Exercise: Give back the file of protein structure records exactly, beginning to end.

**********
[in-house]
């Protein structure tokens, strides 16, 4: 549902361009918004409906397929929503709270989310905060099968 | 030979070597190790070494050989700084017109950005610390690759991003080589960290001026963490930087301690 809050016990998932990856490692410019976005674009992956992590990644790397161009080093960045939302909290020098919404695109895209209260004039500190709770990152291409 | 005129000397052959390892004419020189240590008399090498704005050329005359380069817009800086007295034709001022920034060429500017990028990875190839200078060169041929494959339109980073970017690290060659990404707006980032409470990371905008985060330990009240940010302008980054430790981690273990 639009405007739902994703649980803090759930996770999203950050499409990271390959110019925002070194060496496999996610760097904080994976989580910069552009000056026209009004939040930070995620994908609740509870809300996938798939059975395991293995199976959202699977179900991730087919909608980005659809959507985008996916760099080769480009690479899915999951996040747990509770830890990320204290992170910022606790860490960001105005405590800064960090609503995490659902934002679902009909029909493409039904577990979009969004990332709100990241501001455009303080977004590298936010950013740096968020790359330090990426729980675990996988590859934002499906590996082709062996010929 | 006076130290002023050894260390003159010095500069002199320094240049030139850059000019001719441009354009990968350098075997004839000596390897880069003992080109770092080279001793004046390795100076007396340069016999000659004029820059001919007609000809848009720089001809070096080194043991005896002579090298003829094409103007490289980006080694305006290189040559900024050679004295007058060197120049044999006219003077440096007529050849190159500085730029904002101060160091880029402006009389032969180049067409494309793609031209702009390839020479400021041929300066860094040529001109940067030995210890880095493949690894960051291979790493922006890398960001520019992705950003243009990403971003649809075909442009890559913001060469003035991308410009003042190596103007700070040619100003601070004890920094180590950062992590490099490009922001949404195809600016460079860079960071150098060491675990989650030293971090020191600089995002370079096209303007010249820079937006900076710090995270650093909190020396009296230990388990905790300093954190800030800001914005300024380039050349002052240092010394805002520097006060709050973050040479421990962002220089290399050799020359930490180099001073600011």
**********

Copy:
[in-house]
């Protein structure tokens, strides 16, 4: 549902361009918004409906397929929503709270989310905060099968 | 030979070597190790070494050989700084017109950005610390690759991003080589960290001026963490930087301690 809050016990998932990856490692410019976005674009992956992590990644790397161009080093960045939302909290020098919404695109895209209260004039500190709770990152291409 | 005129000397052959390892004419020189240590008399090498704005050329005359380069817009800086007295034709001022920034060429500017990028990875190839200078060169041929494959339109980073970017690290060659990404707006980032409470990371905008985060330990009240940010302008980054430790981690273990 639009405007739902994703649980803090759930996770999203950050499409990271390959110019925002070194060496496999996610760097904080994976989580910069552009000056026209009004939040930070995620994908609740509870809300996938798939059975395991293995199976959202699977179900991730087919909608980005659809959507985008996916760099080769480009690479899915999951996040747990509770830890990320204290992170910022606790860490960001105005405590800064960090609503995490659902934002679902009909029909493409039904577990979009969004990332709100990241501001455009303080977004590298936010950013740096968020790359330090990426729980675990996988590859934002499906590996082709062996010929 | 006076130290002023050894260390003159010095500069002199320094240049030139850059000019001719441009354009990968350098075997004839000596390897880069003992080109770092080279001793004046390795100076007396340069016999000659004029820059001919007609000809848009720089001809070096080194043991005896002579090298003829094409103007490289980006080694305006290189040559900024050679004295007058060197120049044999006219003077440096007529050849190159500085730029904002101060160091880029402006009389032969180049067409494309793609031209702009390839020479400021041929300066860094040529001109940067030995210890880095493949690894960051291979790493922006890398960001520019992705950003243009990403971003649809075909442009890559913001060469003035991308410009003042190596103007700070040619100003601070004890920094180590950062992590490099490009922001949404195809600016460079860079960071150098060491675990989650030293971090020191600089995002370079096209303007010249820079937006900076710090995270650093909190020396009296230990388990905790300093954190800030800001914005300024380039050349002052240092010394805002520097006060709050973050040479421990962002220089290399050799020359930490180099001073600011």